SAN DIEGO. Mark Shuttleworth is a man with vision. He had the vision to create the Ubuntu Linux project and he had the vision to be the first commercial Linux distro to embrace OpenStack fully.
Shuttleworth took the keynote stage at the OpenStack Summit to explain and to literally demonstrate how easy it all is.
Shuttleworth noted that Ubuntu has included support for OpenStack in 4 releases of Ubuntu so far, including Ubuntu 12.10, which is set for an official release this coming Thursday.
In his experience, agility and scale are the key drivers of the current dynamic for the production use of OpenStack.
From an Ubuntu perspective, the tool they use to deploy OpenStack is Juju. Juju is a technology that defines and encapsulates everything administrators needs to know about how to deploy the necessary pieces for a cloud deployment onto server infrastructure. Shuttleworth explained that each juju charm has all the intelligence to scale up and tear down for an app service.
In Ubuntu 12.10, Juju gets a boost with a new GUI that Shuttleworth did a live demo with on stage.
Overall, Shuttleworth is very enthusiastic about OpenStack's development community.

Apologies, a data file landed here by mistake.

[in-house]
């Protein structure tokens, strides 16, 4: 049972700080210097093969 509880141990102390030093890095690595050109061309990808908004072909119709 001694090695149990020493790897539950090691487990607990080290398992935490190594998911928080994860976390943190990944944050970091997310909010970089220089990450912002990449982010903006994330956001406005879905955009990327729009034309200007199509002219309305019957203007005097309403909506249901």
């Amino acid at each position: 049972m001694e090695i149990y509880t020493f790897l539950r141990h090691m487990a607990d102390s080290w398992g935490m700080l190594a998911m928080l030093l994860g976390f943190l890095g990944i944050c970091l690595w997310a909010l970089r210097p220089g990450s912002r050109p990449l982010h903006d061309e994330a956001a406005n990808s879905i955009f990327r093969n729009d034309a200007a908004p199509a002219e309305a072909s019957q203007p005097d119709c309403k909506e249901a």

"This is the most awesome community in action in open source today," Shuttleworth said.
For those looking to build on top of OpenStack, he suggests that they stay close to the upstream project. He also recommends users focus on the things that work right now.
The pace of innovation in OpenStack is rapid, and it's not all that hard to upgrade from one verison to the next to gain additional value.
To prove his point about the ease of upgrading, Shuttleworth, always the show-man, did a live demo where he migrated an OpenStack Essex release to the new Folsom release. The upgrade was done on a live production server running live in-service applications. The whole process was completed in just three minutes.
Shuttleworth warned the audience not to listen to the naysayers that claim OpenStack is not ready for production use today. His company is living proof that it is indeed ready.
"We're about making OpenStack in production work for real," Shuttleworth said.